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6.055J / 2.038J The Art of Approximation in Science and Engineering
Spring 2008
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Chapter 6
Box models and conservation
6.1 Cube solitaire
Here is a game of solitaire that illustrates the theme of this chapter. The following
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cube starts in the configuration in the margin; the goal is to make all vertices be
multiples of three simultaneously. The moves are all of the same form: Pick any
edge and increment its two vertices by one. For example, if I pick the bottom
edge of the front face, then the bottom edge of the back face, the configuration
becomes the first one in this series, then the second one:
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Alas, neither configuration wins the game.
Can I win the cube game? If I can win, what is a sequence of moves ends in all vertices
being multiples of 3? If I cannot win, how can that negative result be proved?
Brute force – trying lots of possibilities – looks overwhelming. Each move requires choosing
one of 12 edges, so there are
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sequences of ten moves. That number is an overestimate
because the order of the moves does not affect the final state. I could push that line of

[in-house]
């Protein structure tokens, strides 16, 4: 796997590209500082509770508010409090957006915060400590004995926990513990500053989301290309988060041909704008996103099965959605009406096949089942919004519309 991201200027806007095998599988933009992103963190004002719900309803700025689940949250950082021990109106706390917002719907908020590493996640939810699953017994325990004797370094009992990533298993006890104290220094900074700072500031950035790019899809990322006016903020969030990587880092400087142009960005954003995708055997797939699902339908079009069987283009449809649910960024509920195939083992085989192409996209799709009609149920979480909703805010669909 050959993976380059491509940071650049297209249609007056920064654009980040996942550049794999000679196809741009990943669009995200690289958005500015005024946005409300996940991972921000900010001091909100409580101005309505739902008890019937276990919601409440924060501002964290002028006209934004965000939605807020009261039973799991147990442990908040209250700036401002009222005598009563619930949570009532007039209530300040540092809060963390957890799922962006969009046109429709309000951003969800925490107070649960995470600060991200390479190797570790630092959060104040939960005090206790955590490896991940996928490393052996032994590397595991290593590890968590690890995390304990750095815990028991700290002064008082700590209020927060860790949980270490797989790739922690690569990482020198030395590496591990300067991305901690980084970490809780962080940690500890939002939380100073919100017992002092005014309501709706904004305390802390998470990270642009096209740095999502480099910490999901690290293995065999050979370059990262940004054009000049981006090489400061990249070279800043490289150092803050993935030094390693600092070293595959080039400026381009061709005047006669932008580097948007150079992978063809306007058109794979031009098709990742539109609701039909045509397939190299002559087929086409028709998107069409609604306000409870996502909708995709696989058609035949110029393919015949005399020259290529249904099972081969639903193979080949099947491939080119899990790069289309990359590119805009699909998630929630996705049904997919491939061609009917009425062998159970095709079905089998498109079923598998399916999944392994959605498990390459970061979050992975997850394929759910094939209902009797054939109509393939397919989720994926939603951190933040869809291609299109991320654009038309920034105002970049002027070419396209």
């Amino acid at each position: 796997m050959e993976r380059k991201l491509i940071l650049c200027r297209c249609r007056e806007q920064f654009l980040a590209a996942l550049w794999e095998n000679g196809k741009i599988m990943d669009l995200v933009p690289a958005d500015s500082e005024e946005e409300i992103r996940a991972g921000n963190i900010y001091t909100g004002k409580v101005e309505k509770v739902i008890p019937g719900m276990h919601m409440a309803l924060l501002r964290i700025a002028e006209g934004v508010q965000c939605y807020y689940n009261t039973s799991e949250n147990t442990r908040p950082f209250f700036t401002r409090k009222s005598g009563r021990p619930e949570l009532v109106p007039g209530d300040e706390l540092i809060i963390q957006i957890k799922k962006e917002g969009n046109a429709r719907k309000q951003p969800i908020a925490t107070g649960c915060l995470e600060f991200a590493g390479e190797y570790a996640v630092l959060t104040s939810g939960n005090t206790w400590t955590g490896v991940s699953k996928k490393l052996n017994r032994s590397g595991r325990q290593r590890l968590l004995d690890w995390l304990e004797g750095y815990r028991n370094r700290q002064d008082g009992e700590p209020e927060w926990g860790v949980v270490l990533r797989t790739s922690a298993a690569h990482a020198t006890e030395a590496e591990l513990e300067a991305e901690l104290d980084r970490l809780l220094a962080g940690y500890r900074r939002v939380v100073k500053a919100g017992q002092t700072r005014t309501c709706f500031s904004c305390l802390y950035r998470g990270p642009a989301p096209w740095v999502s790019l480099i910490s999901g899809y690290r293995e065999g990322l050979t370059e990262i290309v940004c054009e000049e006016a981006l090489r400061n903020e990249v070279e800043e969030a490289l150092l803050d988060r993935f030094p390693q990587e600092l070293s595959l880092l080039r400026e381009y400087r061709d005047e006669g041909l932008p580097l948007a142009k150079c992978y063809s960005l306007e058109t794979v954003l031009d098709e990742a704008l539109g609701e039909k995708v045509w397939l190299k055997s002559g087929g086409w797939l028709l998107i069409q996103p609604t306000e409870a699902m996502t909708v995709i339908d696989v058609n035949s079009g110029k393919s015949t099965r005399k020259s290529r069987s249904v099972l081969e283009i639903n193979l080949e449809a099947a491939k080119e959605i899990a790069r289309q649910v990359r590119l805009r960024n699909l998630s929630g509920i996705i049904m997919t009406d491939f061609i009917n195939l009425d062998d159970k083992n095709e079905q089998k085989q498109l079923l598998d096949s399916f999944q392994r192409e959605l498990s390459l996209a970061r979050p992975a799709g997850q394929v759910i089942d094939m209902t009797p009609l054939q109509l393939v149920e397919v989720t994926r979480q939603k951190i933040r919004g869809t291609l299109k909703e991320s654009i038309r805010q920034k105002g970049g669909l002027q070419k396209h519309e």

reasoning by figuring out how many possibilities there are, and how to list and check them
if the number is not too large. But that approach is specific to this problem and unlikely to
generalize to other problems.
Instead of that specific approach, make the generic observation that this problem is
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difficult because each move offers many choices. The problem would be simpler
with fewer edges: for example, if the cube were a square. Can this square be turned
into one where the four vertices are multiples of 3? This problem is not the original
problem, but solving it might teach me enough to solve the cube. This hope motivates
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 Spring '08
 SanjoyMahajan
 Energy, Force, Kinetic Energy, Potential Energy, vertices, Roller coaster

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